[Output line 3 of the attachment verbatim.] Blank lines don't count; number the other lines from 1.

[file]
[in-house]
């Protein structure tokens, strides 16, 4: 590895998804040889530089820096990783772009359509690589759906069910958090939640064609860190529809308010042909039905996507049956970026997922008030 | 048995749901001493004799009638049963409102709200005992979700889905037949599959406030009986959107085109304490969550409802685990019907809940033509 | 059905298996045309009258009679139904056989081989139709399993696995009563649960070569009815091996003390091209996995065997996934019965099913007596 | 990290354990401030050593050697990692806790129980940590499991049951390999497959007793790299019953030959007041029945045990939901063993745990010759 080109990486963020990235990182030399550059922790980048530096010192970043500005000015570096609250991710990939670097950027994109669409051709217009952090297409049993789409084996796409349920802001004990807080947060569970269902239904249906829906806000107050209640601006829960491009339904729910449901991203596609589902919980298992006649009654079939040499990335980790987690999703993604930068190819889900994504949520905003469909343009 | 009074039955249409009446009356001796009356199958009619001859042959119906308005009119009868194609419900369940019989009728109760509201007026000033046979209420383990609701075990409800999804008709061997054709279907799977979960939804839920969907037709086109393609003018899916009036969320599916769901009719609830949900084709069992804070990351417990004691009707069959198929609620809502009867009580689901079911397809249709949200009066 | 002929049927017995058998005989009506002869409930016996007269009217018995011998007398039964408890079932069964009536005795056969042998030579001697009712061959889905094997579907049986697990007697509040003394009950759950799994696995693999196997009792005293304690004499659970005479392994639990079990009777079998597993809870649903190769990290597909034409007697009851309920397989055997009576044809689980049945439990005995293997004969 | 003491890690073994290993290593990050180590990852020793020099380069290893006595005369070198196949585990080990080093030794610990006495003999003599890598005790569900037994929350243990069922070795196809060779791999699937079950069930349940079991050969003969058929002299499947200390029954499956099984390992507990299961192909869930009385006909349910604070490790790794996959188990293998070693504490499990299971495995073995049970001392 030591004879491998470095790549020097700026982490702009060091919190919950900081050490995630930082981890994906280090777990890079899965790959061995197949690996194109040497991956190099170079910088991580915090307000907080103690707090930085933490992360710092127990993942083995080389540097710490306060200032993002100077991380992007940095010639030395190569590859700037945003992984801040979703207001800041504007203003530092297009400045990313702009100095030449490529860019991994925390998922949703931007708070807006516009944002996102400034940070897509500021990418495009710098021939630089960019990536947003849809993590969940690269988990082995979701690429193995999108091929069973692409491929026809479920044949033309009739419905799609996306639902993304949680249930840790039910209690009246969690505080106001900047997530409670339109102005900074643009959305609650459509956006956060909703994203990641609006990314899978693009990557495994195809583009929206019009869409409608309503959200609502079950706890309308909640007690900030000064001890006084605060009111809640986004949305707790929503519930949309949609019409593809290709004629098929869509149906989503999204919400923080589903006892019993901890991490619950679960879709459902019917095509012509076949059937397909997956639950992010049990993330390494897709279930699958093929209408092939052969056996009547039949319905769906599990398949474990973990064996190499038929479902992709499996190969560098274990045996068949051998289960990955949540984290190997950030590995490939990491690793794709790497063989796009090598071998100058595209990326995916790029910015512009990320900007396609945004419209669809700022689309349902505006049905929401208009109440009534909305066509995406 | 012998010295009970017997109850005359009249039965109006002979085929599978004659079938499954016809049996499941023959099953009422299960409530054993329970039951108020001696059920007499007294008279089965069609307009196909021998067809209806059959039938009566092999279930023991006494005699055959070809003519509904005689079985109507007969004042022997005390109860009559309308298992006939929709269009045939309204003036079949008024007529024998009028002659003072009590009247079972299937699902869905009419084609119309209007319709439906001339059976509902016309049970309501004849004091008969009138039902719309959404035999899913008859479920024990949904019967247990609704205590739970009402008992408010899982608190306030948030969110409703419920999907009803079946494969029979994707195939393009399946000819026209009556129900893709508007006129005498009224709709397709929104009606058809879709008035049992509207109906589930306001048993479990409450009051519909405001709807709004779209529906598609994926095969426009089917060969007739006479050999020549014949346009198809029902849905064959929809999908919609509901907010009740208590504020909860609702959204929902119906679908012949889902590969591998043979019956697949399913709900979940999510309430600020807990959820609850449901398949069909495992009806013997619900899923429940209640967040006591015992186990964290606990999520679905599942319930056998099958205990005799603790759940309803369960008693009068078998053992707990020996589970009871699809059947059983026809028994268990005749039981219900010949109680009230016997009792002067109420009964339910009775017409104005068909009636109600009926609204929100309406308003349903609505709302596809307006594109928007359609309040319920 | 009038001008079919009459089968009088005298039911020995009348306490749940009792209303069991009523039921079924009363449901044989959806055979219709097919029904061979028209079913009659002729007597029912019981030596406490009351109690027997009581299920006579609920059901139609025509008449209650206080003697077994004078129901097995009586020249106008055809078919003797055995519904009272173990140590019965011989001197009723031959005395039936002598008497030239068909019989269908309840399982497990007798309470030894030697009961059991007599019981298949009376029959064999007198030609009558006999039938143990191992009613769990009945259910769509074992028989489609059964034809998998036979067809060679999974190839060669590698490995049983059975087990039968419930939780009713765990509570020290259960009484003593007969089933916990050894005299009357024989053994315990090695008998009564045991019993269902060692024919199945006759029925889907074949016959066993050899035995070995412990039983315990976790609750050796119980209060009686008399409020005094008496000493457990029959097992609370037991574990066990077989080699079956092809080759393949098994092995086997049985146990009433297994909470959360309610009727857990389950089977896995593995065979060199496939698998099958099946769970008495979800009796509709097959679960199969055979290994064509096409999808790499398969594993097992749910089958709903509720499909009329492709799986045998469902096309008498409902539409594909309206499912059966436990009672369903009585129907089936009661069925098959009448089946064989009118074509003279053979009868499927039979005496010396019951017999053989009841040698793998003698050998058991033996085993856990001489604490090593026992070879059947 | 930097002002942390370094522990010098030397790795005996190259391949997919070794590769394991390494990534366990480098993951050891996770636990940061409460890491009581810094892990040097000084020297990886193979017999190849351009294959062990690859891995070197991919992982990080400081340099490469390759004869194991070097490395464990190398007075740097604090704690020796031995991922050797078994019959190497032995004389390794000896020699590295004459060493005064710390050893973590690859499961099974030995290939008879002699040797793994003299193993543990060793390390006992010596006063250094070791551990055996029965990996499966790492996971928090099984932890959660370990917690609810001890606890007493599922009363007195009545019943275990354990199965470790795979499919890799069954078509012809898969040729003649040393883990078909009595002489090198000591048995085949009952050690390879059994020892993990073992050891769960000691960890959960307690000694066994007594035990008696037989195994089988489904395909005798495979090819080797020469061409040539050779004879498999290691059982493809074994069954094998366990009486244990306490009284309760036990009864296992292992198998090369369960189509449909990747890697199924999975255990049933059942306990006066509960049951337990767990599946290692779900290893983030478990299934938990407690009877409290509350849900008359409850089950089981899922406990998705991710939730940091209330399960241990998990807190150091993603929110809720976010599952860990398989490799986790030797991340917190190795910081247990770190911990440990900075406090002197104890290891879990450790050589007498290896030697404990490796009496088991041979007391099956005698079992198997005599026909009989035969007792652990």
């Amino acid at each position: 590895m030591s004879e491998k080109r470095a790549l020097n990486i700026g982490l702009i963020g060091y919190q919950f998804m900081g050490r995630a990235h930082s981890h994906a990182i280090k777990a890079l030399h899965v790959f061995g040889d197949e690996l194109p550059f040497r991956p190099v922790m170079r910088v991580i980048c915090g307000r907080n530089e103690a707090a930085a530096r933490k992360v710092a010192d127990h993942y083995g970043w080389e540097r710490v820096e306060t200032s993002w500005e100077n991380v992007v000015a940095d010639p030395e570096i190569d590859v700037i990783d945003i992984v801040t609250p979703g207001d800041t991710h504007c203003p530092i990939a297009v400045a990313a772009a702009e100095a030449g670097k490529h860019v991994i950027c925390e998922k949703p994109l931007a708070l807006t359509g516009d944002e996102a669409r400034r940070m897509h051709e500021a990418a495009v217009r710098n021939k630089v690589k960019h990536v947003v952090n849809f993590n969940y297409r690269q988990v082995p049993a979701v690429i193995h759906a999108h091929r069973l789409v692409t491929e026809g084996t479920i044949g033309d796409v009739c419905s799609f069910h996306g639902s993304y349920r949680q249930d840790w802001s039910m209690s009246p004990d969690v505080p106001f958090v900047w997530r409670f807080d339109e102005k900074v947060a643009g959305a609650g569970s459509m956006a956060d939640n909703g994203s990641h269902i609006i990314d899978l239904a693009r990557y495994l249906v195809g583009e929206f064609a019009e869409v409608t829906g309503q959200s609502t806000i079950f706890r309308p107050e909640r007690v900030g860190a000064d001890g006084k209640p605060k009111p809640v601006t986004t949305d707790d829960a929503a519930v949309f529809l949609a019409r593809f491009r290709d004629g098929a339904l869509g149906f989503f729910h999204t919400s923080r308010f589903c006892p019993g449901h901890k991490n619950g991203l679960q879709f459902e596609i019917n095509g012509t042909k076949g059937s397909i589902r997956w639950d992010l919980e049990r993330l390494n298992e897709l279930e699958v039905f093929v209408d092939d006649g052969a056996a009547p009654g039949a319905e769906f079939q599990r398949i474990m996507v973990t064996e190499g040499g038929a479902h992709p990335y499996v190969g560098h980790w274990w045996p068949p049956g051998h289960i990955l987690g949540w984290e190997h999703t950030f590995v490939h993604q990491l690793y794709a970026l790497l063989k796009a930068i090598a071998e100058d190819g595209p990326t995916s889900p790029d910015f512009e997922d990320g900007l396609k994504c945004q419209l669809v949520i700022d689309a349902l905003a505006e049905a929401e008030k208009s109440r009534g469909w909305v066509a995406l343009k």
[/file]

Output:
């Amino acid at each position: 590895m030591s004879e491998k080109r470095a790549l020097n990486i700026g982490l702009i963020g060091y919190q919950f998804m900081g050490r995630a990235h930082s981890h994906a990182i280090k777990a890079l030399h899965v790959f061995g040889d197949e690996l194109p550059f040497r991956p190099v922790m170079r910088v991580i980048c915090g307000r907080n530089e103690a707090a930085a530096r933490k992360v710092a010192d127990h993942y083995g970043w080389e540097r710490v820096e306060t200032s993002w500005e100077n991380v992007v000015a940095d010639p030395e570096i190569d590859v700037i990783d945003i992984v801040t609250p979703g207001d800041t991710h504007c203003p530092i990939a297009v400045a990313a772009a702009e100095a030449g670097k490529h860019v991994i950027c925390e998922k949703p994109l931007a708070l807006t359509g516009d944002e996102a669409r400034r940070m897509h051709e500021a990418a495009v217009r710098n021939k630089v690589k960019h990536v947003v952090n849809f993590n969940y297409r690269q988990v082995p049993a979701v690429i193995h759906a999108h091929r069973l789409v692409t491929e026809g084996t479920i044949g033309d796409v009739c419905s799609f069910h996306g639902s993304y349920r949680q249930d840790w802001s039910m209690s009246p004990d969690v505080p106001f958090v900047w997530r409670f807080d339109e102005k900074v947060a643009g959305a609650g569970s459509m956006a956060d939640n909703g994203s990641h269902i609006i990314d899978l239904a693009r990557y495994l249906v195809g583009e929206f064609a019009e869409v409608t829906g309503q959200s609502t806000i079950f706890r309308p107050e909640r007690v900030g860190a000064d001890g006084k209640p605060k009111p809640v601006t986004t949305d707790d829960a929503a519930v949309f529809l949609a019409r593809f491009r290709d004629g098929a339904l869509g149906f989503f729910h999204t919400s923080r308010f589903c006892p019993g449901h901890k991490n619950g991203l679960q879709f459902e596609i019917n095509g012509t042909k076949g059937s397909i589902r997956w639950d992010l919980e049990r993330l390494n298992e897709l279930e699958v039905f093929v209408d092939d006649g052969a056996a009547p009654g039949a319905e769906f079939q599990r398949i474990m996507v973990t064996e190499g040499g038929a479902h992709p990335y499996v190969g560098h980790w274990w045996p068949p049956g051998h289960i990955l987690g949540w984290e190997h999703t950030f590995v490939h993604q990491l690793y794709a970026l790497l063989k796009a930068i090598a071998e100058d190819g595209p990326t995916s889900p790029d910015f512009e997922d990320g900007l396609k994504c945004q419209l669809v949520i700022d689309a349902l905003a505006e049905a929401e008030k208009s109440r009534g469909w909305v066509a995406l343009k």